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EU Chief Releases Proposals to Keep Britain in EU

By on February 2, 2016

BRUSSELS – European Council President Donald Tusk on Tuesday unveiled proposals that he hopes will keep Britain in the 28-nation European Union.

The draft deal was made public in a letter to EU leaders. It must be endorsed by Britain’s EU partners and is set to be thrashed out at a summit in Brussels on Feb. 18.

“To my mind it goes really far in addressing all the concerns raised by Prime Minister (David) Cameron,” Tusk wrote. “The line I did not cross, however, were the principles on which the European project is founded.”

Tusk proposed that more power be given to national parliaments to potentially block legislation. The plan would not bind Britain to deeper EU integration, which is written into the EU’s Lisbon Treaty.

On the contentious issue of benefits for EU migrant workers, Tusk says that EU treaties must be respected, but he suggests there is room for maneuver by saying that current rules on the free movement of people could be clarified.

The EU’s executive Commission has drawn up a “safeguard mechanism” which could be used for Britain to respond to “exceptional situations of inflow of workers” from other EU countries.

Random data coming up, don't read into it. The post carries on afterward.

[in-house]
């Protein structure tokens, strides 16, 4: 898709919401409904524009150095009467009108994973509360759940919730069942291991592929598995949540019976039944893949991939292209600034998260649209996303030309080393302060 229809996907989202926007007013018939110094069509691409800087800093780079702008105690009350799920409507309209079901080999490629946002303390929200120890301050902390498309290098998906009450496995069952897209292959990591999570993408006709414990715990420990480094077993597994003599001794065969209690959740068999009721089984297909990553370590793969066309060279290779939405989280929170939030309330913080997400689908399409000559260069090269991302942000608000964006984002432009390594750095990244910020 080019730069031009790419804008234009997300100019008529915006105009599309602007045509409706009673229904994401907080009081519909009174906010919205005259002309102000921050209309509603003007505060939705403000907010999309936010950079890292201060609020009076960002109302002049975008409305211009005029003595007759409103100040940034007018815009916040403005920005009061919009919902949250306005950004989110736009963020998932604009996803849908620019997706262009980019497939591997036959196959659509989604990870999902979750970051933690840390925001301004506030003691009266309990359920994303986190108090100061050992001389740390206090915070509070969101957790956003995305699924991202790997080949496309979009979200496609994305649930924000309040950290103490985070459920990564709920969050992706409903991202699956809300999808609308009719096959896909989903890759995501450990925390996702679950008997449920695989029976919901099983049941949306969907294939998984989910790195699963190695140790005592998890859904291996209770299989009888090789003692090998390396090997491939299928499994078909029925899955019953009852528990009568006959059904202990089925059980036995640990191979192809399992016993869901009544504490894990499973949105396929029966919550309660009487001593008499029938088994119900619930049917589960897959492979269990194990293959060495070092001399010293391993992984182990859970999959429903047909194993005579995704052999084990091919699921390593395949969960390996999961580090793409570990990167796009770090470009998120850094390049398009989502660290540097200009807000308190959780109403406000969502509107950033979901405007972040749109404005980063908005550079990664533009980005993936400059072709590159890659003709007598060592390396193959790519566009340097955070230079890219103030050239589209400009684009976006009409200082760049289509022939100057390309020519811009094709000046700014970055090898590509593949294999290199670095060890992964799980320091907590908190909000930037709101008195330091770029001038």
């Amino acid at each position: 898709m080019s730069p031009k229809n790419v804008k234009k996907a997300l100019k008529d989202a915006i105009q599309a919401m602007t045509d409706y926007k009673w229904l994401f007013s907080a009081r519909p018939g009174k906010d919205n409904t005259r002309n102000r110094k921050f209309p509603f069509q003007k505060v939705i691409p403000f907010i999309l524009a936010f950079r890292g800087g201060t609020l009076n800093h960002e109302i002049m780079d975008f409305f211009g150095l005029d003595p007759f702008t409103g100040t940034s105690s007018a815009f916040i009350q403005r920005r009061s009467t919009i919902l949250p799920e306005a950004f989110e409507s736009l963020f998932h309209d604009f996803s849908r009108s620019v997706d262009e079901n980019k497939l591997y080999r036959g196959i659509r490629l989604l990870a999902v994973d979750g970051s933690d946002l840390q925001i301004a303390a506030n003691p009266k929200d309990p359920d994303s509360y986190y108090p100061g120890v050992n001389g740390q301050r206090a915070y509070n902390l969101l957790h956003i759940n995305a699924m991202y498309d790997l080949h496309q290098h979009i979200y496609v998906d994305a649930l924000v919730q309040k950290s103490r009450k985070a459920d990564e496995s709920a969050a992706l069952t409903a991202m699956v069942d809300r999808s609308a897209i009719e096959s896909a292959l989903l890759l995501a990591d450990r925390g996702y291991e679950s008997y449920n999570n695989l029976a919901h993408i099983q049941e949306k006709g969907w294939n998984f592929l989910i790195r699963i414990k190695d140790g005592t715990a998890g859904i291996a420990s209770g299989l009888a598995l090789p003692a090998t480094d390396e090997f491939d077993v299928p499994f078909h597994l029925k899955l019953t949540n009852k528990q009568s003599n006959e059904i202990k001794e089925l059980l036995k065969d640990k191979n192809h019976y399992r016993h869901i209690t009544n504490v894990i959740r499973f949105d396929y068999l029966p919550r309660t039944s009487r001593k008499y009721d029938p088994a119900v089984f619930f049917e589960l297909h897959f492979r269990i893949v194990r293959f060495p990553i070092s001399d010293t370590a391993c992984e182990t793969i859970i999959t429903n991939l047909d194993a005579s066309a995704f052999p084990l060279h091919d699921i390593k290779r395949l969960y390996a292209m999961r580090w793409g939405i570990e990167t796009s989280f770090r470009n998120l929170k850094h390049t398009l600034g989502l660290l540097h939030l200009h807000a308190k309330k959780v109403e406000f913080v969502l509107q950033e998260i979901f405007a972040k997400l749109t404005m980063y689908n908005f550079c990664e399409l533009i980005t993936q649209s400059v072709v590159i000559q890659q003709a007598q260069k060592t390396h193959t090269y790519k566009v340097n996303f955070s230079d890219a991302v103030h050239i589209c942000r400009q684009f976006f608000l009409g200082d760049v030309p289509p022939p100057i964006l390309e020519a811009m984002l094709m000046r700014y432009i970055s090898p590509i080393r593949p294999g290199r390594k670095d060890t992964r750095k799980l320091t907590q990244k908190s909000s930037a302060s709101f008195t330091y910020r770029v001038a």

The plan aims to balance the concerns of Britain about its membership terms and perceived loss of sovereignty to Brussels without requiring time-consuming changes to the EU’s legal treaties.

Cameron wants to hold a referendum by the end of next year on whether Britain should leave the EU, with this June already shaping up as a possible time for the vote.

Experts from EU nations are due to meet Friday for a first joint discussion of the proposals, hoping to pave the way for an agreement at the summit.

While it is a full member of the EU, Britain is often seen as having one foot in and one foot out, with the right to opt out of certain legislation, particularly in the areas of justice and immigration.

But Cameron’s push to hold a referendum has raised troubling questions about the future of the European project at a time when a refugee emergency and economic crisis in Greece weighs heavily on the bloc.

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